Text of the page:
Tuesday, January 22, 2008
A Mother's Love
The Hackney Empire is a grand old thing. It’s also one of the few theatres in London I haven’t visited before. So, striding up to the entrance (on time and not out of breath, for once), I found myself feeling rather excited. Then I spotted the large and unwelcoming chains that were holding the doors closed. Hmm. I scrutinised my notepad and noticed the word ‘studio’ scribbled in amongst my other random doodlings. So I wandered around to the side of the building and found the correct entrance, joined the queue waiting (and waiting – they didn’t let us in until almost fifteen minutes after the start time) to see A Mother Speaks.
This one-woman show, written and performed by Judd Batchelor, tackles gun crime in London and its awful aftermath. Batchelor uses broad humour and shock tactics to hammer home her message. Dressed in a tatty toweling dressing gown, she describes her life as the mother of a young son. In a casual, chatty style, she talks about his birth, his first day at school, the first time she realized he was having sex. And then, bang, his life is over, ended, cancelled out by a bullet - and the play, up until then a rambling monologue, flips into something different and darker. To the point where the whole thing was in danger of pitching into the ridiculous.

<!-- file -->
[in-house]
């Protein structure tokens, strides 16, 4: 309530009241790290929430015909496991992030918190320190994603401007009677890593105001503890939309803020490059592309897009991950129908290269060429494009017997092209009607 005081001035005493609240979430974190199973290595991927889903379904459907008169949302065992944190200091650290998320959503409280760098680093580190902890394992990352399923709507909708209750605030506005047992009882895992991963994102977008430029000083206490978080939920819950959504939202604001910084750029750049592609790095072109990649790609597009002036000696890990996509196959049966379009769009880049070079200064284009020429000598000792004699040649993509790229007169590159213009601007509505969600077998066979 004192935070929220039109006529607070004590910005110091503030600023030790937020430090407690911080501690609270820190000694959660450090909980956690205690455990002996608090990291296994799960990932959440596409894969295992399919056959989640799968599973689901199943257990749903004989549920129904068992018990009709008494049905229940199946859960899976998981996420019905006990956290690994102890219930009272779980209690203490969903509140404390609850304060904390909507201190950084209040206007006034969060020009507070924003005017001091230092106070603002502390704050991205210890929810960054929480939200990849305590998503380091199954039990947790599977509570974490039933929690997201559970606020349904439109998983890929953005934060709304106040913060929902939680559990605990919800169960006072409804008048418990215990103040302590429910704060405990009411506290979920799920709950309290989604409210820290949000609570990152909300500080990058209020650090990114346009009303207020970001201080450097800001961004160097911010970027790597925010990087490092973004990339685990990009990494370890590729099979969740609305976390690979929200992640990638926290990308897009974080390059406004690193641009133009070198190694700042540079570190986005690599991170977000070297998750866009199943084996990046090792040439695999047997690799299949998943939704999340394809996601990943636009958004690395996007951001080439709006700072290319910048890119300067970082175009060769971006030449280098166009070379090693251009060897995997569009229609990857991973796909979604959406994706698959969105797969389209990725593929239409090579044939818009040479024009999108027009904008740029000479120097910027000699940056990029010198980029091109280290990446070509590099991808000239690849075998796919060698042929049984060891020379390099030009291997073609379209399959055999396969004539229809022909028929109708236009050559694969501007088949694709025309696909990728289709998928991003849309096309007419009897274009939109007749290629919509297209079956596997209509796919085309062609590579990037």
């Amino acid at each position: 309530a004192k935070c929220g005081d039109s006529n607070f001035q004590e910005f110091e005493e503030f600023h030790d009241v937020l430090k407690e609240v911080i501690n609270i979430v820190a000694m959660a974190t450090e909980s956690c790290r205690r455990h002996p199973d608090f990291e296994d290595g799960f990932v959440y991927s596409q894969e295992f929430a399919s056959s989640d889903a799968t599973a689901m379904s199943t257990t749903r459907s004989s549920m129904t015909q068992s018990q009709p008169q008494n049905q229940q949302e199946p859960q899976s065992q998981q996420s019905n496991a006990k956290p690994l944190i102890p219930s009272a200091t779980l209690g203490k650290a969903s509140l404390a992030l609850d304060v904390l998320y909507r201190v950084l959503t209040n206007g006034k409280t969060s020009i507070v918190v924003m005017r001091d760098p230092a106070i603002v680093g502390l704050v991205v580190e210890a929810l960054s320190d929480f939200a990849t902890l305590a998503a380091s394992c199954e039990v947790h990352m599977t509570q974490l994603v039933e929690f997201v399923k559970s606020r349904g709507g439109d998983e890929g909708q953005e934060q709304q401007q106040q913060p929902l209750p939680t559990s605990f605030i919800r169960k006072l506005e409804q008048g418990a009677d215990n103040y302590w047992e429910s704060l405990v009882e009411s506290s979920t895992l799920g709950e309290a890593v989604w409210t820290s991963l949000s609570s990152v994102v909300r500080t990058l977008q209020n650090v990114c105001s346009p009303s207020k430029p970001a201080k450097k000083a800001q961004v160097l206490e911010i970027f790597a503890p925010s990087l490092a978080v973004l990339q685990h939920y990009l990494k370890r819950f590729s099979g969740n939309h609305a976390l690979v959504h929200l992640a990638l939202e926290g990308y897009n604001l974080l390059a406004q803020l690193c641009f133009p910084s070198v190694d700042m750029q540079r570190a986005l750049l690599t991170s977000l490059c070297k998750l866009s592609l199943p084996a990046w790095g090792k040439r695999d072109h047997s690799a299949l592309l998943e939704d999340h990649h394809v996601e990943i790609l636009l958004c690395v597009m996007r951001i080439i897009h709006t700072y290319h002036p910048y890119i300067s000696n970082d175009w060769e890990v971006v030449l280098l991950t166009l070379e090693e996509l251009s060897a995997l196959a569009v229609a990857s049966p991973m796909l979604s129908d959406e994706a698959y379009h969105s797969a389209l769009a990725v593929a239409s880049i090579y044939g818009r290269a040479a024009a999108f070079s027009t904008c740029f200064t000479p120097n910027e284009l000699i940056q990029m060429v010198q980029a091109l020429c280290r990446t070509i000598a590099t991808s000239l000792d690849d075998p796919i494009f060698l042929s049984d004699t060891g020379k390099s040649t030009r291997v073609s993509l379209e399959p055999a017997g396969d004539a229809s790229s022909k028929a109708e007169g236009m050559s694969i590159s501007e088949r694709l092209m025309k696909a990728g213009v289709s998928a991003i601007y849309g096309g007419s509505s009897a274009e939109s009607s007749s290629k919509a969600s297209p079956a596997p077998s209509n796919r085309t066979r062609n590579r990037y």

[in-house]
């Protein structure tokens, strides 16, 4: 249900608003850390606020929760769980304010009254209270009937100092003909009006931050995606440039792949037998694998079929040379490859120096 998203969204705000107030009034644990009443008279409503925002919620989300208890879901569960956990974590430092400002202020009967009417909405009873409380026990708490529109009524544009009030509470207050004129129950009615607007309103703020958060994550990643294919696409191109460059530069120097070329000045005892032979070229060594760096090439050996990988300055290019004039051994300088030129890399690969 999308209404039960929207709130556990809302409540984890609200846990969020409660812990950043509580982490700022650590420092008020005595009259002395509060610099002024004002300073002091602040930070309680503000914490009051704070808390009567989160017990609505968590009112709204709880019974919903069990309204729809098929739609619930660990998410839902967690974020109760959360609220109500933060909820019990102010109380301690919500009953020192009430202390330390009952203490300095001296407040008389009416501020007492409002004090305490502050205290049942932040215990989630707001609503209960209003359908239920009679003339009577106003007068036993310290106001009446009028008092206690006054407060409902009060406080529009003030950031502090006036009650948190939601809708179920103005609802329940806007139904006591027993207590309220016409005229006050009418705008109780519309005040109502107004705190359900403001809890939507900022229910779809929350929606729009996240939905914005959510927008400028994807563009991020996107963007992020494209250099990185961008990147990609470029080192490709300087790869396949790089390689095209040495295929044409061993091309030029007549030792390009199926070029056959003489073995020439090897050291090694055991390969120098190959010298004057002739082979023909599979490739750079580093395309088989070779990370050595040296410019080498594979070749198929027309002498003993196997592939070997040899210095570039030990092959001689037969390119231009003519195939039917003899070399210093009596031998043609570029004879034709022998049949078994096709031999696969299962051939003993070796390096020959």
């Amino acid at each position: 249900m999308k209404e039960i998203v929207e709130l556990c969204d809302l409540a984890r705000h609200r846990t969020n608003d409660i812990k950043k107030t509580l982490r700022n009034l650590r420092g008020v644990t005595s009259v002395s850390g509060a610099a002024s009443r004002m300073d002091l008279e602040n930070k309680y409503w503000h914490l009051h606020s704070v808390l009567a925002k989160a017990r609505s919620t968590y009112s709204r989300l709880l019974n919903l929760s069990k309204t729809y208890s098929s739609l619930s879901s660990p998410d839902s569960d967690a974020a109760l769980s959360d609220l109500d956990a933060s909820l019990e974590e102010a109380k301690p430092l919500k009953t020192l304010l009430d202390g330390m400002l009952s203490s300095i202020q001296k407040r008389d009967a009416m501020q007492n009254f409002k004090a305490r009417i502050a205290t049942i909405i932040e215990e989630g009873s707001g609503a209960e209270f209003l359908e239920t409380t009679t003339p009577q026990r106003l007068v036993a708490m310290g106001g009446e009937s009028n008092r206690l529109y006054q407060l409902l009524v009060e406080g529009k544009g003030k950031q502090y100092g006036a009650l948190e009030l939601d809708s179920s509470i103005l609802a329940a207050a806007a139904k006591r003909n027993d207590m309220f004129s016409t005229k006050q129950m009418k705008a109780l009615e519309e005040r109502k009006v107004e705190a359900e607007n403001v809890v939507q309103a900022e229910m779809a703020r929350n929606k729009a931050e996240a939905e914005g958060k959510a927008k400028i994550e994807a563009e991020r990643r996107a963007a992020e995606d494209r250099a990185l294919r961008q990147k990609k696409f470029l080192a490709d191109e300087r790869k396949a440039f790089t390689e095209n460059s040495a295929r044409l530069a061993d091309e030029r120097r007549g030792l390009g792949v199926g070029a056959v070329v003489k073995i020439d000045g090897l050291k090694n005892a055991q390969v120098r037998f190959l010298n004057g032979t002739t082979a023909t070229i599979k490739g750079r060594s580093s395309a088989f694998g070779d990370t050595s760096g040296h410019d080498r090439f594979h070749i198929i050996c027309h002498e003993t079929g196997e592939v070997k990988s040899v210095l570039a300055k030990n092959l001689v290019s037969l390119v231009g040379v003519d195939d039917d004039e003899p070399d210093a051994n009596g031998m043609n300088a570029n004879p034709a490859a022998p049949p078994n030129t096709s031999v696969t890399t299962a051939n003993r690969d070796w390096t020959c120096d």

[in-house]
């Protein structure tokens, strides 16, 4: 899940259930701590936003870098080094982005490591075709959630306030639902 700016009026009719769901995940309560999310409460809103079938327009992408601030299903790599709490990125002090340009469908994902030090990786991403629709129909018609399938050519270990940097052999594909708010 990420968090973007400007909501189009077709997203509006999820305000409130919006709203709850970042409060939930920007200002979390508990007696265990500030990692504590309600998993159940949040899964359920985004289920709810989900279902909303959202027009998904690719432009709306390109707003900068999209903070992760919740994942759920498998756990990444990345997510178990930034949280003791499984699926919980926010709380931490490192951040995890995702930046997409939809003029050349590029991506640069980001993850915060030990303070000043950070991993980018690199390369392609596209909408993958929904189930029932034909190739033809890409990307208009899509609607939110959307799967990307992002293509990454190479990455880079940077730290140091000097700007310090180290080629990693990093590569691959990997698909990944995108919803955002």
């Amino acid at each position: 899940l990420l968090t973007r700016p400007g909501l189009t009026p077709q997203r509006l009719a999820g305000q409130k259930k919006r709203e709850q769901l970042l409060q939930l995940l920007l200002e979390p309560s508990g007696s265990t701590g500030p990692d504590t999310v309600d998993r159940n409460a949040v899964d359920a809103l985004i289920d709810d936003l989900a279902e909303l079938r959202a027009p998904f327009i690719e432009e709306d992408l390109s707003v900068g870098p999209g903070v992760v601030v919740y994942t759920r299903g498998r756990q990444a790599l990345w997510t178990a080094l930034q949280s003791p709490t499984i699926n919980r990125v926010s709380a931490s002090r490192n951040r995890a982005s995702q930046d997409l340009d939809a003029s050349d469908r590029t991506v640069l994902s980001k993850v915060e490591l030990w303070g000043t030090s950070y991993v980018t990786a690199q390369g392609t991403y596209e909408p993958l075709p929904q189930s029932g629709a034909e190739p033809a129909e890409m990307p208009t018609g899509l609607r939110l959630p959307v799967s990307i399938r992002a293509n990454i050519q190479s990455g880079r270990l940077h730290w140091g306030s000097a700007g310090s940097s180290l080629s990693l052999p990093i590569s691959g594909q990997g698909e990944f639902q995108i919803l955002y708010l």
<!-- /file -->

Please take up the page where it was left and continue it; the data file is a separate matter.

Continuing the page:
This twist – the bereaved mother is no passive figure here, instead she acts out a brutal revenge on her son’s killers – is unsubtle in the extreme and I struggled to take the play seriously as a result. But though Susie McKenna’s production is rather basic in its staging and in its dramatic approach, it clearly connected with the mostly young and local audience on the night I was there. Fidgety and noisy at first, there were audible gasps and whimpers as the play progressed. So it was clearly working on some level, even if it left me cold. The closing photo montage, a collage of young lives lost through gun or knife violence on the streets of London in the past year, had its own power and though I found the play pretty heavy-handed stuff, the shocked and uncomfortable faces I noticed as I left the theatre, forced me to put my own responses into context.